Richard was a bricklayer in Norfolk from the age of 15. He worked on various sites in and around Mundesley before moving to work for the National Trust at Blickling Hall.
I was fifteen when I left school in the early sixties and started my first job as a bricklayer in Mundesley. I did a five year bricklaying apprenticeship with Mr Fennel who was the manager of S.A. Randell builders and funeral directors. I didn’t go to college but learnt everything as an apprentice for Kenny Reynolds while working alongside labourers, plumbers, painters, and carpenters.
I biked from Knapton to Mundesley five days a week to start work at 8am and finished at 4.30pm. On site there was a wooden hut with a tortoise stove in which we kept our tools and had our meals. There was a tin shed for cement and a small tin toilet with no pan so it was placed over a hole in the ground. My job was to point a concrete block wall that ran the whole length of the property. I was also sent to the yard or shop to collect any items, which had run out. Once a week I would get fish and chips for us all, which cost 1s.4½d. In the summer I bought ice creams and sometimes on a Friday I had to get the men’s pay packets and timesheets. My first wage was £2.16s and I had to provide all my own tools.
Building a home
My first job was at Beckmeadow Way – Beckmeadow Way and Beckmeadow Drive were the main development sites in Mundesley. People bought a plot, the architect drew up the plans, and we dug all the foundations and trenches for the drains by hand, which normally took about a week. The sewer pipes were two foot clay pipes and the manhole and inspection covers were built of brick with a cast-iron cover. The rain soak ways were dug six foot deep by four-foot diameter, three-quarters filled with rubble and then covered with concrete. The bungalows themselves were built mainly in Fletton brick and breeze blocks with cement tiles, and the internal walls were built of breeze blocks or cement and sawdust made in Brandon, Suffolk, before being finished with a fine coat of gypsum plaster. The homes were normally two bedrooms with a lounge, a kitchen, a bathroom and gas central heating or solid fuel. The floors were made up of four inches of hard-core and four inches of concrete, unless wooden floors were specified. And the windows, doors and frames were all wooden and single glazed. The roofs were made on site.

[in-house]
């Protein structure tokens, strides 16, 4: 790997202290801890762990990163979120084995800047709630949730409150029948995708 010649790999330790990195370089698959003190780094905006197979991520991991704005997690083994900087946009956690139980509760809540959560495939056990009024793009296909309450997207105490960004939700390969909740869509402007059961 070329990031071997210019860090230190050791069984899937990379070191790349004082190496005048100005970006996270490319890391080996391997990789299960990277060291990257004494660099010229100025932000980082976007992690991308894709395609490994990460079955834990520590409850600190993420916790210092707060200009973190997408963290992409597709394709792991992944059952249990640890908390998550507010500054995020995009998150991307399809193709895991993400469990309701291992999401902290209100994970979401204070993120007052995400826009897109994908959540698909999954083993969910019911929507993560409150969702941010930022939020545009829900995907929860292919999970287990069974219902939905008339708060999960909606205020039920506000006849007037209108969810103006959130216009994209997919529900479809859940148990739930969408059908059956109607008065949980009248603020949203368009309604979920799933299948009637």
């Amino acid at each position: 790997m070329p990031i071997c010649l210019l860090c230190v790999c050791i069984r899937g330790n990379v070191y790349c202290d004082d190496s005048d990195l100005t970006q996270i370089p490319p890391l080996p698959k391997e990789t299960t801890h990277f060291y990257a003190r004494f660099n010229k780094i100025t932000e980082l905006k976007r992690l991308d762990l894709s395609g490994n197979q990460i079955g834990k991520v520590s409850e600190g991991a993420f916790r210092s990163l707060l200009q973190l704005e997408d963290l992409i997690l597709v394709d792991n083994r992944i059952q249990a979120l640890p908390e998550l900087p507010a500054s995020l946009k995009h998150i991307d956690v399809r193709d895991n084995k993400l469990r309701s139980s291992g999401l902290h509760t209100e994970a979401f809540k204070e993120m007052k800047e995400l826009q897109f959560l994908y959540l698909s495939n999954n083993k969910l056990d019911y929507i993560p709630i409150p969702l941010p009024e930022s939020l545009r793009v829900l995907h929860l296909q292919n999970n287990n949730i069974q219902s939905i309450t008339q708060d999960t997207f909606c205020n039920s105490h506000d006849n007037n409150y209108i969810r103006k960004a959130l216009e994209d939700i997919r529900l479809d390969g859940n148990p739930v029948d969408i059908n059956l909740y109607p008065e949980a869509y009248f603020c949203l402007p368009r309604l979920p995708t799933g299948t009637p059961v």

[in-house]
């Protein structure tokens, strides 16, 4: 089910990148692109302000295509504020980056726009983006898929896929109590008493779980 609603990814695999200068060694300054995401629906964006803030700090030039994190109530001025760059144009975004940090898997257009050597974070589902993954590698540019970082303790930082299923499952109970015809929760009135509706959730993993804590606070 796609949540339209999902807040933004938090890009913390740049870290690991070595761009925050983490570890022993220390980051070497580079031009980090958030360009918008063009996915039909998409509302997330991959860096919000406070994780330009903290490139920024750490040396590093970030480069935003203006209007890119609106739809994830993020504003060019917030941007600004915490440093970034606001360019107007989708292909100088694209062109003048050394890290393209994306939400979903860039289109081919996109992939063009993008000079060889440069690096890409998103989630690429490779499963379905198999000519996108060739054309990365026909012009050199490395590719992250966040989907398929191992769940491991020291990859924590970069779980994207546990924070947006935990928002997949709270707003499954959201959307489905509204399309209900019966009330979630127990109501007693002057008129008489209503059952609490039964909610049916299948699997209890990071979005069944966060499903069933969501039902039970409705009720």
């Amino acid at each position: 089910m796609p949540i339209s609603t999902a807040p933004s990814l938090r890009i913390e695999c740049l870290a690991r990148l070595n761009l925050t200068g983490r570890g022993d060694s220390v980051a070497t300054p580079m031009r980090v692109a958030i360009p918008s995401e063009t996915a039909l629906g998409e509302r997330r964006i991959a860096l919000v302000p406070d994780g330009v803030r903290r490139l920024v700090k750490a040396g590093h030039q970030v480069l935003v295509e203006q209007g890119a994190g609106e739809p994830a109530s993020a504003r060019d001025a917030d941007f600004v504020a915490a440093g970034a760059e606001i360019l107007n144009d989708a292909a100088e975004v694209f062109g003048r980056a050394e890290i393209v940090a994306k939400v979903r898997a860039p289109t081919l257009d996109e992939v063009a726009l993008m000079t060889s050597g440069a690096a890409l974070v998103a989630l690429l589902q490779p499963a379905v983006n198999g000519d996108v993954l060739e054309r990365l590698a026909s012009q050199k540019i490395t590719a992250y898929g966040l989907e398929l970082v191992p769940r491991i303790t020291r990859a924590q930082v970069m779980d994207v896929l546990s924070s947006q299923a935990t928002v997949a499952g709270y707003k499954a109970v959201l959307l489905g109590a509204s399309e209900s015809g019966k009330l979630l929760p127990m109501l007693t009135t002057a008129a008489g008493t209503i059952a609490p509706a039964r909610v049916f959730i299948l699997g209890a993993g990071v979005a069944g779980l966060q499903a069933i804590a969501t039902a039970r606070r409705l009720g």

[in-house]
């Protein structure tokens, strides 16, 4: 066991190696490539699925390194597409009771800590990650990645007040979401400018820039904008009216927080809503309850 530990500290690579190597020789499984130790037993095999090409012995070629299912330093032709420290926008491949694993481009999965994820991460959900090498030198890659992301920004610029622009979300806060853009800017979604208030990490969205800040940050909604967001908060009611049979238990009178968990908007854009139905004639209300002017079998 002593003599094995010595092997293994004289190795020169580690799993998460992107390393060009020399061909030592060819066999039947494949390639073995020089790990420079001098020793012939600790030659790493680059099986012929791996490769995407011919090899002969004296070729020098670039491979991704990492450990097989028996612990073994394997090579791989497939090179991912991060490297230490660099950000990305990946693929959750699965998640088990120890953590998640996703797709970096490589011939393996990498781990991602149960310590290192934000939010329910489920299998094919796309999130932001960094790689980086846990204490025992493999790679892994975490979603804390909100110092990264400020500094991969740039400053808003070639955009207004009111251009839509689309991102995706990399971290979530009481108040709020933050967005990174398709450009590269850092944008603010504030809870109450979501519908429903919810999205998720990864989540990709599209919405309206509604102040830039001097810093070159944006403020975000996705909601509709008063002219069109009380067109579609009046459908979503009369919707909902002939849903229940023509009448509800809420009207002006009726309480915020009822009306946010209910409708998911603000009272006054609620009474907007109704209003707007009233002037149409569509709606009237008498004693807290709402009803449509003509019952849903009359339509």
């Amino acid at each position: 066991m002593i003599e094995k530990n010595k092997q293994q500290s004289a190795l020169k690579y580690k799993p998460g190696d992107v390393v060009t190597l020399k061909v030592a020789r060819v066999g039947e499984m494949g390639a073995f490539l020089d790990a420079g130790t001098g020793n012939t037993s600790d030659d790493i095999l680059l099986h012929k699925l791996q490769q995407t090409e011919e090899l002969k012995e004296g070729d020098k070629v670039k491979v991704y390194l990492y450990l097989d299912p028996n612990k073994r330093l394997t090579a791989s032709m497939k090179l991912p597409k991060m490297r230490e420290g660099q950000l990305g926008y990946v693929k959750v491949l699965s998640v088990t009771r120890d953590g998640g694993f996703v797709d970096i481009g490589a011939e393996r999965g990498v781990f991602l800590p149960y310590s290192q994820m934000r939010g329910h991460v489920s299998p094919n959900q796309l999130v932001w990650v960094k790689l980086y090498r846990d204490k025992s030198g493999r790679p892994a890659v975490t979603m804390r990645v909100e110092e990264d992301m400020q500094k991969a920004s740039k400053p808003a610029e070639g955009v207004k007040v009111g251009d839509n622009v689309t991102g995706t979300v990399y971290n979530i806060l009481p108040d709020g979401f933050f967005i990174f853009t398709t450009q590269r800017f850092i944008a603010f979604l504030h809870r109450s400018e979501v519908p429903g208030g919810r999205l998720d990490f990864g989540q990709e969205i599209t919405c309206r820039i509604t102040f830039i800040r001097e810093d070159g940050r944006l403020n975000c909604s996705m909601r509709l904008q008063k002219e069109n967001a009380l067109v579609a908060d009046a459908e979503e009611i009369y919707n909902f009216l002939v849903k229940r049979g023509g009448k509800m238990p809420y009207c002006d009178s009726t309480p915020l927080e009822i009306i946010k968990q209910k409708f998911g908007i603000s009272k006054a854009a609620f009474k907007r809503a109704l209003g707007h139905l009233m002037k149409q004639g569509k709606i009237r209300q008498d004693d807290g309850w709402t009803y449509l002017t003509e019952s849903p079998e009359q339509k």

Another site we built was on the old station at Mundesley and Hillside and Links Road chalet site. The chalets had a flat roof and were built of brick and block with a stramit board made of pressed straw, bitumen and stone. We also built the estate at Brooklands on the Trunch Road in Mundesley, but had to clear a lot of mature apple trees before we could start setting out the foundations for the bungalows. We built two houses in the high street near Gold Park and a cobblestone wall in front of the properties; all the stones were handpicked from the stone pits at Sheringham. It took around four hours to pick about two tonnes because they had to be a certain shape and size. A mixture of sand, lime and cement was used and they could only build so high in a day because the weight would push them out of line.
We also built some houses outside Mundesley, at various places including Walcott, Hickling, Happisburgh, Gimingham, Knapton, and Bawburgh. We built a house for a fire officer in North Walsham, and renovated Hellesdon Mill, which was a wooden building standing right beside the river. The scaffolding stood on sleepers in the river which were held in place by someone holding the scaffold pole; no easy task in the flowing water. We also did maintenance work on schools and hotels in Mundesley and Cromer and installed cash point machines for banks in Norwich and North Walsham. One big job was on the Hotel Continental; we had to re-tile parts of the roof, take down chimney stacks and put in bathrooms in some of the bedrooms. This was done in the winter when the hotel was closed.